Name: Carl Dennis Chambers
Rank/Branch: United States Air Force/O2
Unit: 559 TFS
Date of Birth: 07 March 1941
Home City of Record: Pacific Palisades CA
Date of Loss: 07 August 1967
Country of Loss: North Vietnam
Loss Coordinates: 171900 North  1083800 East
Status (in 1973): Returnee
Aircraft/Vehicle/Ground: F4C
Other Personnel in Incident: Capt. Glenn Wilson, returnee

Source: Compiled by P.O.W. NETWORK from one or more of the following: raw
data from U.S. Government agency sources, correspondence with POW/MIA
families, published sources, interviews.


SOURCE: WE CAME HOME  copyright 1977
Captain and Mrs. Frederic A Wyatt (USNR Ret), Barbara Powers Wyatt, Editor
P.O.W. Publications, 10250 Moorpark St., Toluca Lake, CA 91602
Text is reproduced as found in the original publication (including date and
spelling errors).

Captain - United States Air Force
Shot Down: August 7, 1967
Released: March 14, 1973
I was born in Santa Monica, California on March 7, 1942. I attended the
local schools and finished my education at California State University at
San Jose with a BA in Business and Industrial Management and a Masters in
Business Administration. Pilot training at Williams AFB, Arizona was
followed by F-4C training at MacDill AFB, Florida. Then on to Cam Ranh Bay,
Republic of Vietnam, where I flew 100 missions over Southeast Asia. On
August 7, 1967, while on a road reconnaissance, mission number 101, I was
shot down.

My front seater, Captain Glen Wilson, and I were captured by the army, quite
quickly, close to the small town of Dong Hoi. We spent over a month being
transferred to the city of Hanoi. During that time we were paraded through
villages, stoned, and kicked by the local townspeople. For a brief twelve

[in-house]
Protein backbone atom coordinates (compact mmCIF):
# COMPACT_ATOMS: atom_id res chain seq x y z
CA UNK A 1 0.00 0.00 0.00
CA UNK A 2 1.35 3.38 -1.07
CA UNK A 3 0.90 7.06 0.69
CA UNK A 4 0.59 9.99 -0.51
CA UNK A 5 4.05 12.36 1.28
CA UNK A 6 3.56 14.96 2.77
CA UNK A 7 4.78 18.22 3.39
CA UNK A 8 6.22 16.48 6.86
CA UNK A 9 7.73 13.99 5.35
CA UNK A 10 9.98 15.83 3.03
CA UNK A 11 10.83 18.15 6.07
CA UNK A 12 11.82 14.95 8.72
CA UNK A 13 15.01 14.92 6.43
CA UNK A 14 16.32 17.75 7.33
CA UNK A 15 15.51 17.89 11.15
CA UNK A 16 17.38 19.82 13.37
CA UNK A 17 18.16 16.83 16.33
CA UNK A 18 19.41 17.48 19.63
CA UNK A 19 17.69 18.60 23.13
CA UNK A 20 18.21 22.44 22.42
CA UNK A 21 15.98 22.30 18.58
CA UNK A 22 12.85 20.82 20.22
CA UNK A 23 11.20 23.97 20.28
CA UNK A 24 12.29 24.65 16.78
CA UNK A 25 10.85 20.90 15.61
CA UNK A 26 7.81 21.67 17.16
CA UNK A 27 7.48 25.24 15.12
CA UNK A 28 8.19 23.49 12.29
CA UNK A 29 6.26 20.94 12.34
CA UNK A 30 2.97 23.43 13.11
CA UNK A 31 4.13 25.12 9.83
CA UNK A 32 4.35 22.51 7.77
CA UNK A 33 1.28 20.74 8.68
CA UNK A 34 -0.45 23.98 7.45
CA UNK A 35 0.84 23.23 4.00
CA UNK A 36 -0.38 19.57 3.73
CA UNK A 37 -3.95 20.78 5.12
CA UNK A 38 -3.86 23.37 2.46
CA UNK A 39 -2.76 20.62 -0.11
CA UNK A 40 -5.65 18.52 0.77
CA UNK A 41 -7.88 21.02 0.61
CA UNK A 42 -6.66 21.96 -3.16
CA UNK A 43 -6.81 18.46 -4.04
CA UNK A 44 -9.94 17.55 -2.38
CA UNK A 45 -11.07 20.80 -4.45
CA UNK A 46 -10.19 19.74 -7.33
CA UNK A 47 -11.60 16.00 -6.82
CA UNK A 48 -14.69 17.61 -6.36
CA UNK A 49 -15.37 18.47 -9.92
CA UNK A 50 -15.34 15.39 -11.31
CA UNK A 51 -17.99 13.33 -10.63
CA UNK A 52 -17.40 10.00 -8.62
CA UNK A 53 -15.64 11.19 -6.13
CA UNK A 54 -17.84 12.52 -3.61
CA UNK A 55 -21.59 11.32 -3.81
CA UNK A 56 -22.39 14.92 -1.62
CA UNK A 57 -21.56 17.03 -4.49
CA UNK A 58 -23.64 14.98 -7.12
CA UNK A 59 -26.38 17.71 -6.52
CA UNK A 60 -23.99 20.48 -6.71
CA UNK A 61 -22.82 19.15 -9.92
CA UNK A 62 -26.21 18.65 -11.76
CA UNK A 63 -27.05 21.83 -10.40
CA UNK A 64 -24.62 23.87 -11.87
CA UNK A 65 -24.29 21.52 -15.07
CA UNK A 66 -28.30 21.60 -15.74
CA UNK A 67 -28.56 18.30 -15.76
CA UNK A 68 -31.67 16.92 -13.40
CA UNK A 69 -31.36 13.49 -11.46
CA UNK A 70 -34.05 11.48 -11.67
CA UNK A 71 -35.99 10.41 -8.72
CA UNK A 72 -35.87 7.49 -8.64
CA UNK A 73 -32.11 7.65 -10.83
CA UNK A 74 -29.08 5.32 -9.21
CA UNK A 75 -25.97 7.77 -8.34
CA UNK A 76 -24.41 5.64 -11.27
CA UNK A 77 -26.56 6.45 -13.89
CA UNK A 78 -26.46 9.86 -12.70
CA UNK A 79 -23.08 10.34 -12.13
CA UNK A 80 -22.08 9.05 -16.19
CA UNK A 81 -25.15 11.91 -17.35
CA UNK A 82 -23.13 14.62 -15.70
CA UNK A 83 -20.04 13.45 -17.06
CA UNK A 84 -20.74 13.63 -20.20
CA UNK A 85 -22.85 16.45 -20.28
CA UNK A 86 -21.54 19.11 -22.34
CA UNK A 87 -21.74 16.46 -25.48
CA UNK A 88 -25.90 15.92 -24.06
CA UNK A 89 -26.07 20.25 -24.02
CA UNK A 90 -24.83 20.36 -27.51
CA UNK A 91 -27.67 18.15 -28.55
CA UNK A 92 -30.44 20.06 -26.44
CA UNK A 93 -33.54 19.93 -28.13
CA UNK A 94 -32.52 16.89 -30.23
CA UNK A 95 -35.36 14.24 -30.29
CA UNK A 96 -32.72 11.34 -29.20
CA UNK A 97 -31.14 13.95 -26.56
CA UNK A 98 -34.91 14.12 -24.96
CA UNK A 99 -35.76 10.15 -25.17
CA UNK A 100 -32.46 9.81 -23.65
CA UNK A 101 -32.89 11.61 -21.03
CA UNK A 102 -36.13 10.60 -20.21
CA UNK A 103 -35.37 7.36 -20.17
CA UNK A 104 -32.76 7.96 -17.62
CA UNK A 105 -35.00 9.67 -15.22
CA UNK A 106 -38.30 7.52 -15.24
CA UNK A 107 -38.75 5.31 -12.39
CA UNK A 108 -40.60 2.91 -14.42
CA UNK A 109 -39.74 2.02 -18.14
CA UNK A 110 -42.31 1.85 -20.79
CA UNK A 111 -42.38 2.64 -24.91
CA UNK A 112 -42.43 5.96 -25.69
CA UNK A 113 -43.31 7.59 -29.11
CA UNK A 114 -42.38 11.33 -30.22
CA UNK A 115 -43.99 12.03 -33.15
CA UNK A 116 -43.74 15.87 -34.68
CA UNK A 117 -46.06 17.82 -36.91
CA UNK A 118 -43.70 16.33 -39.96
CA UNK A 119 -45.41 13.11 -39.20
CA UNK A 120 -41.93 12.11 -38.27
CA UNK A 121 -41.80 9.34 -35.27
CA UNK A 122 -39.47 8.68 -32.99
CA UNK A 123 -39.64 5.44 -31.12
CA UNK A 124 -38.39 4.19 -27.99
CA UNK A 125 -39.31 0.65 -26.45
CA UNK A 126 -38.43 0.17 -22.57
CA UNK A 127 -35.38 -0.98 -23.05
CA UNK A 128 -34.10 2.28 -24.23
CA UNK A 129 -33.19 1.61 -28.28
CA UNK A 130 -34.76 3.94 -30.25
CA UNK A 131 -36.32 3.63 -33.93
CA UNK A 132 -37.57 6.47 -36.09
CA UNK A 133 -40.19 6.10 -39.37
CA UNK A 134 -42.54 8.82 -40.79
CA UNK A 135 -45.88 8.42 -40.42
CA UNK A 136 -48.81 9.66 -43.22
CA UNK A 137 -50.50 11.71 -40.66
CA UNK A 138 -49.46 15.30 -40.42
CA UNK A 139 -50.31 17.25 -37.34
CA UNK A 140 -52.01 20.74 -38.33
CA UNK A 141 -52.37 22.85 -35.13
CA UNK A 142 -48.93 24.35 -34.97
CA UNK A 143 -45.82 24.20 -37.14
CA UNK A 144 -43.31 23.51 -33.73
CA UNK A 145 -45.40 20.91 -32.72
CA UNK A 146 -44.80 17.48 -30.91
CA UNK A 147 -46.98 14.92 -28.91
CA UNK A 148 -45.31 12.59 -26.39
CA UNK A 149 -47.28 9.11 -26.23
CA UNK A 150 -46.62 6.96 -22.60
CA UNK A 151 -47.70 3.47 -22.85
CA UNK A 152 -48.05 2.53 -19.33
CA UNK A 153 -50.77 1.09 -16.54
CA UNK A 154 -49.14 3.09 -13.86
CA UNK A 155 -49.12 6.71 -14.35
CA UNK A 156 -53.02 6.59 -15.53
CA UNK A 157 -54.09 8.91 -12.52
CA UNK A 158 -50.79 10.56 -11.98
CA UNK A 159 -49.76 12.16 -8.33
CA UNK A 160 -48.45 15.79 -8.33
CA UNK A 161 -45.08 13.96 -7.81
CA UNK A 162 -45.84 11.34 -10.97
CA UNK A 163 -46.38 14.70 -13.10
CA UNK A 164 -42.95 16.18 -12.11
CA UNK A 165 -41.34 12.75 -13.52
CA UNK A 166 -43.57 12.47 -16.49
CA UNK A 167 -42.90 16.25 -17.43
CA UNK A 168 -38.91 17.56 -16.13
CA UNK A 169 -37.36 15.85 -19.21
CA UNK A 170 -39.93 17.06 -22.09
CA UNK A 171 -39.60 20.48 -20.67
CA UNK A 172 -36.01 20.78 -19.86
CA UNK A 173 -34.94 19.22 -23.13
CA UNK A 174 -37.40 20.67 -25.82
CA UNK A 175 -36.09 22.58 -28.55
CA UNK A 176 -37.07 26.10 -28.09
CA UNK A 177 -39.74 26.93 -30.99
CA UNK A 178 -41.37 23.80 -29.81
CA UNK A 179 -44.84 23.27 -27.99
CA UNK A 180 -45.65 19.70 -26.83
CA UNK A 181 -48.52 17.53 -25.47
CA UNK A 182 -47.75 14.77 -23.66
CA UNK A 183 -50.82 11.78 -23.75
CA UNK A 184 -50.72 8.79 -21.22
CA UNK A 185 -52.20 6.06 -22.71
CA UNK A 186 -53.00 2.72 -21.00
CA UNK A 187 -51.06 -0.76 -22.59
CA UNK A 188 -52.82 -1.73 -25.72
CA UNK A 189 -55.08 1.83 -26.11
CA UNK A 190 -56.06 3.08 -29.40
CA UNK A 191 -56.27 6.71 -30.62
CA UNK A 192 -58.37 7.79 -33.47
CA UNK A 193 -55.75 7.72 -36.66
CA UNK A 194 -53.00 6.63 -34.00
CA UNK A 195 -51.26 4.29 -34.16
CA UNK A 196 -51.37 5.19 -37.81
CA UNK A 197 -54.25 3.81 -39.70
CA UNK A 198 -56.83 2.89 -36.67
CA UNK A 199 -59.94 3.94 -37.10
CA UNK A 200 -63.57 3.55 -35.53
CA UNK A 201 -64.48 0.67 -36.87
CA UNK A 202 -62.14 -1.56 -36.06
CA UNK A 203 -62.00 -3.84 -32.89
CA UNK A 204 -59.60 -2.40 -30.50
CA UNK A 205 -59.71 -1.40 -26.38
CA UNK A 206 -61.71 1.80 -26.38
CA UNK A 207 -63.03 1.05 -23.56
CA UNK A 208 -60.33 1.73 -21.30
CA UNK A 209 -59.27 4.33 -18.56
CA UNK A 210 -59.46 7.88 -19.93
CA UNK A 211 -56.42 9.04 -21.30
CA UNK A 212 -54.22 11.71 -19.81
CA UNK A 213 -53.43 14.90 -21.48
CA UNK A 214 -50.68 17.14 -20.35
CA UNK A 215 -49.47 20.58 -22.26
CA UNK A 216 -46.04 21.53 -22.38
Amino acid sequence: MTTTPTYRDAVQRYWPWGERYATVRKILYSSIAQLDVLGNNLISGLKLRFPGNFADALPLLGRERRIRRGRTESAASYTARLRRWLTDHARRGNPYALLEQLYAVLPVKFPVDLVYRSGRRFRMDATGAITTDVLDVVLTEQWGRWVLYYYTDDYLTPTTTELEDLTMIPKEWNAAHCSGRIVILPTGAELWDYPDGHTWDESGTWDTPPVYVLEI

hour period we did manage to escape only to be recaptured and continued on
our journey North. Once we reached our destination we began our internment
in one of the many camps that we were to live in during our five and a half
years of captivity. We could only guess as to why we were moved from camp to
camp - bombing, escape attempts, etc.-since they seemed to follow no logical

The worst enemy I had during my imprisonment was my mind. The North
Vietnamese had committed intellectual murder on all of us and keeping our
spirits up was a daily ordeal. I owe my mental and physical well being to my
roommates and family. I had much doubt as to our cause and doubted some of
our leaders but I always had faith that my roommates would help me and my
family would be there. While I was away my family carried on much as it had
before. Both my mother and wife taught school and filled their free time
with POW/MIA activities. My father retired from McDonnell Douglas
Corporation and soon afterwards passed away. (I had guessed this but the
death was not confirmed until my return.)

There are no words, no facial expressions, no movement of the hands that can
adequately describe how it feels to be reborn into the world of the living.
My family has informed me of all the kindness and concern shown to all the